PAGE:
In Geekomancy, forthcoming from Pocket Books, author Michael Underwood introduces us to Rhiannon “Ree” Reyes, a barista-slash-screenwriter-slash-geek who discovers the ability to turn science fiction and fantasy props into actual power and pick up super skills from watching TV. With barely a glance over her shoulder, Ree jumps into a world where Magic cards are actually magic, strangers from Faerie hang out in bars, and Aberrant Muses encourage suicides so the Duke of Pwn can get their souls.
Sometimes I don’t know what possessed me to get a Master’s degree in creative non-fiction. It’s not the degree that perplexes me as much as the subject. I love to blog, and I enjoy memoir and personal essay, but my life is so incredibly boring that to share the details of it with you would be tantamount to torture, and, as we all know, we don’t use torture here in the United States.
Right, blogging. That thing I do to maintain my online cred and market myself as a writer. When I blog, I prefer to write anecdotes, or short essays – the sort of thing you might find in a magazine – or at least something more interesting than a catalogue of what I’ve had to eat.
I’m not surprised. I’m hurt, frustrated, embarrassed, angry, and sad, but not surprised. After all, the reason I stopped watching House in the first place was that it was so predictable, it made me feel clairvoyant. Sure enough, the ‘asexual couple’ episode was exactly what I expected it to be.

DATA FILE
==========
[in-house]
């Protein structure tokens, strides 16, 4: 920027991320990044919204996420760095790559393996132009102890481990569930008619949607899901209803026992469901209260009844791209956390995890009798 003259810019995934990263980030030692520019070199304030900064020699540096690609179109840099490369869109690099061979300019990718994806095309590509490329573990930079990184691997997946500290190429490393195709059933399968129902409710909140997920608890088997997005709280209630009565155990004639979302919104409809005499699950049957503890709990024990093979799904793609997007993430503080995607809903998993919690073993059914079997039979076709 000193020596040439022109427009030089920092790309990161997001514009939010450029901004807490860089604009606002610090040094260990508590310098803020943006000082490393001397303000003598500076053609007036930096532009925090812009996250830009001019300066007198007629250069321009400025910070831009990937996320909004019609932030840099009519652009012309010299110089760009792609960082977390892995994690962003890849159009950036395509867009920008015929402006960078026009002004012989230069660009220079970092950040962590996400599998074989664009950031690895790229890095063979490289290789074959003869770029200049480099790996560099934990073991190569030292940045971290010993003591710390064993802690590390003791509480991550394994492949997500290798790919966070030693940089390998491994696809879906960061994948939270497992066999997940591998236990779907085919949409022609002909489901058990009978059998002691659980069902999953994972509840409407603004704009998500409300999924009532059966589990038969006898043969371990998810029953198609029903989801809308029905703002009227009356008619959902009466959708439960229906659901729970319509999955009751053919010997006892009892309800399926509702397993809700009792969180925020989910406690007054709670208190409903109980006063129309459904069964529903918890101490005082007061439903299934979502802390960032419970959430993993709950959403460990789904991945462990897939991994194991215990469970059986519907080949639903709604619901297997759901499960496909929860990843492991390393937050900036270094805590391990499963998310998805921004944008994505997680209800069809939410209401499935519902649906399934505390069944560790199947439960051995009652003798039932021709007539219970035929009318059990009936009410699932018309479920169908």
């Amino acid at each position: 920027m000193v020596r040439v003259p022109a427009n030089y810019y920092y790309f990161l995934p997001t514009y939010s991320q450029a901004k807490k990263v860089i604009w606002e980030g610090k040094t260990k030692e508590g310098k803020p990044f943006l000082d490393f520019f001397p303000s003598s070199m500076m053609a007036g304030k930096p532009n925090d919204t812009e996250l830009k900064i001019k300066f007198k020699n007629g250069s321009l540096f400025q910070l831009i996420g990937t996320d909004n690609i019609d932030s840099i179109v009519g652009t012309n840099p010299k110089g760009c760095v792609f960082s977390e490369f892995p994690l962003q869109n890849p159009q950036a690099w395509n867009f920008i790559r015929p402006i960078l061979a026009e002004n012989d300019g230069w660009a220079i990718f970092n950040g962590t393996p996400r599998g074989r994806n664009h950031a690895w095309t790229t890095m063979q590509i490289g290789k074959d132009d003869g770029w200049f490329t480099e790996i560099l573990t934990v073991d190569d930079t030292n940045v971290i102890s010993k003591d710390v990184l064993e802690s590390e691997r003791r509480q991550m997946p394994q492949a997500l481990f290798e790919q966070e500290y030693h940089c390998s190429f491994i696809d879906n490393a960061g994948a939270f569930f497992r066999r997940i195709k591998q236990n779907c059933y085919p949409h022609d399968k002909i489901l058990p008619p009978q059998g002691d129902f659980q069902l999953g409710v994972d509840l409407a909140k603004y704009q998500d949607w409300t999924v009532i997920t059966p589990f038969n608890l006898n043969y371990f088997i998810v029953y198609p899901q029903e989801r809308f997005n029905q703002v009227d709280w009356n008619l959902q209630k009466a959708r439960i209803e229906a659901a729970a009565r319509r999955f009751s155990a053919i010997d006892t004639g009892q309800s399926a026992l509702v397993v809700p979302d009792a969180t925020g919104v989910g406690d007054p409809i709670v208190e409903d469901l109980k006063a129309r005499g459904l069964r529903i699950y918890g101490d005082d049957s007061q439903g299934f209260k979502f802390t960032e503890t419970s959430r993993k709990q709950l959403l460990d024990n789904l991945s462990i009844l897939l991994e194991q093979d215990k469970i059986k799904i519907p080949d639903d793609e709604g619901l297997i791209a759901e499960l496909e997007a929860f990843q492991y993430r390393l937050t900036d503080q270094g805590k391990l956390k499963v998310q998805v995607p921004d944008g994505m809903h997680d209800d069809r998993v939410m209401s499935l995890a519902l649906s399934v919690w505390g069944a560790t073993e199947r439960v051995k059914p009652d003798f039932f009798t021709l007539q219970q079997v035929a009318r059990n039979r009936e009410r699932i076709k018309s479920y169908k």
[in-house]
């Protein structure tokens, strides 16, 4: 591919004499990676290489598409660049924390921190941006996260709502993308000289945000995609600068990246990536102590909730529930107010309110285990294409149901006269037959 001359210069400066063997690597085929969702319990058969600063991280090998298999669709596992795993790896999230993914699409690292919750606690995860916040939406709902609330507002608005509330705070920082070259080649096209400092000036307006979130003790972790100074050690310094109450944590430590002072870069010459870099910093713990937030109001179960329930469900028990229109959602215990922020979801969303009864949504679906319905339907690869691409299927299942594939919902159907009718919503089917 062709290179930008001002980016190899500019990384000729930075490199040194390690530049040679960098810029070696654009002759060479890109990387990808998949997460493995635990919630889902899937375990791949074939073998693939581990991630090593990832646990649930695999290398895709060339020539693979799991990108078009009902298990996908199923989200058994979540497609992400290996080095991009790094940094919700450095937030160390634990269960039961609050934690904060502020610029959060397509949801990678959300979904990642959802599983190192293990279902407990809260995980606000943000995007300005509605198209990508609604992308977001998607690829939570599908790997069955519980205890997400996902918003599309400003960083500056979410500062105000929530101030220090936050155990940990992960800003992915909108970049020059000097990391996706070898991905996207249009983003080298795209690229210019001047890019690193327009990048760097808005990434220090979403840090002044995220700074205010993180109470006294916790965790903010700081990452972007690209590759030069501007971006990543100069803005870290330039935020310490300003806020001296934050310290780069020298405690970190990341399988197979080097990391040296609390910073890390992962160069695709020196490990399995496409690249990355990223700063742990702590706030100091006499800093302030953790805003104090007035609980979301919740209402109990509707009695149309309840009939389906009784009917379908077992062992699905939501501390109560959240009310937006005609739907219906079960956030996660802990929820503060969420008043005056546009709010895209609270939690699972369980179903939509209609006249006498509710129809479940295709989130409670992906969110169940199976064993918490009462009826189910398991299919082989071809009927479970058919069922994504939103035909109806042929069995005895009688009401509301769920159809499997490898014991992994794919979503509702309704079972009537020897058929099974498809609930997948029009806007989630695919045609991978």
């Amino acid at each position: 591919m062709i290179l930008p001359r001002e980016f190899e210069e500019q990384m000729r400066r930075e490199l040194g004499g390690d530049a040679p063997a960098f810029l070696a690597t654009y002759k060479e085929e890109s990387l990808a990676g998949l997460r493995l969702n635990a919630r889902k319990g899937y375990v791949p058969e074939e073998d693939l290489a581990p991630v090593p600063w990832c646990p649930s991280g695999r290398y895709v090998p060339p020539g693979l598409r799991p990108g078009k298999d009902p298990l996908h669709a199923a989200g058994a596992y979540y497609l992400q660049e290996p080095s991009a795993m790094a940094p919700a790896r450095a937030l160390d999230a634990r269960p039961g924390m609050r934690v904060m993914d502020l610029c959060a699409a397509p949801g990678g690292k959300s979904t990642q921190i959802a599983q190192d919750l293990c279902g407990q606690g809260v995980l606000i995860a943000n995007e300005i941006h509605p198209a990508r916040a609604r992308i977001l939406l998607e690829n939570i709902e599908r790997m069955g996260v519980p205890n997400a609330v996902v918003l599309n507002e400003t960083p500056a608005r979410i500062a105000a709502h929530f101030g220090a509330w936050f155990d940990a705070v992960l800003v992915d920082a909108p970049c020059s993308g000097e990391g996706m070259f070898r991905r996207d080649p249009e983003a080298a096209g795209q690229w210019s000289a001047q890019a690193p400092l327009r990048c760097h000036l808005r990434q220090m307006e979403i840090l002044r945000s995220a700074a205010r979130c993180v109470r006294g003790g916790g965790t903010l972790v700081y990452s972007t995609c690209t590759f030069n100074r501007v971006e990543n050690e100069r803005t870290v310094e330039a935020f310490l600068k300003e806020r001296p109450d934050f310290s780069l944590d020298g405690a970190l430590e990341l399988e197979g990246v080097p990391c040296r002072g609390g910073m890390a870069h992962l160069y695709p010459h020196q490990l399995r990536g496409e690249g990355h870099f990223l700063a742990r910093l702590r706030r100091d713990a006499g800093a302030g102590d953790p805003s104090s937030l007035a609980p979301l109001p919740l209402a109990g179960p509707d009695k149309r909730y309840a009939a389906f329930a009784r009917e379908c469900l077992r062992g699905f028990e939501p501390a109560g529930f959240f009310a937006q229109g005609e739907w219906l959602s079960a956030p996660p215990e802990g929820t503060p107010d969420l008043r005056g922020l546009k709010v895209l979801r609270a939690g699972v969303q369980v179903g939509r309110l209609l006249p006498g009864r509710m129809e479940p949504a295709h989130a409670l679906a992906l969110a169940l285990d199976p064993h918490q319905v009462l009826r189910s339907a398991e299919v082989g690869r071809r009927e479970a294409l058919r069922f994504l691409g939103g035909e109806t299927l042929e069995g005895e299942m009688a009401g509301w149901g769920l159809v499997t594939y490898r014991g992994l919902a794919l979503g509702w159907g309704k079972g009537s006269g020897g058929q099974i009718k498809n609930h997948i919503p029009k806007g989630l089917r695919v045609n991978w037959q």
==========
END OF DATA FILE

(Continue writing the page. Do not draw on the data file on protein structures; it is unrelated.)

Once upon a time, I wanted to be an actress.
Because I am who I am, I was always realistic-bordering-on-fatalistic about the whole process, assuming that I’d have to find some other job to pay the bills, but at least I could do theatre. Life took me in another direction, though whenever I have the chance to act, I always remember how much I love doing it. Aside from a lack of ambition, however, there’s another big reason I’d never have made it as an actress:
I don’t photograph well.
Every year at the start of December, as predictably as finding pieces of chocolate behind the cardboard windows of an Advent calendar, I dream that my family forgets to celebrate Christmas.
Yesterday I was minding my own business, turning twenty-six, when I received a strange email. My parents and I were waiting for a table at Hugo’s, and my phone buzzed for the 97th time that morning. Instead of another notification that someone had posted on my Facebook wall, I got this:
your grandmother beverly was a husband hunting woman. she did not care with whom she carried on. she broke up many homes.
In order to achieve internet domination, I’ve been reliably informed that I should post something every day on this blog, which is a tall order when daily life is dull and I don’t particularly want to blog without something interesting to share.
Once upon a time, Sarah Kuhn belonged to a “nerd collective” that put out a .pdf zine with a geek focus: Grok. For each issue, the collective came up with a theme, and everyone wrote a piece around that topic. And from the theme of Pon Farr Kuhn’s geeky romance novella, One Con Glory, sprang into existence.
The end of this momentous week really deserves a thoughtful, well-crafted reflection post, but I spent most of the weekend trying to sew a TARDIS dress that I ended up half-crafting with blue and white duct tape, so I’m not really in the mood. My room is seeking funds from FEMA, I haven’t worked on my book in weeks, and I’m still unemployed – but I’d happily work on Asexual Awareness Week again next year.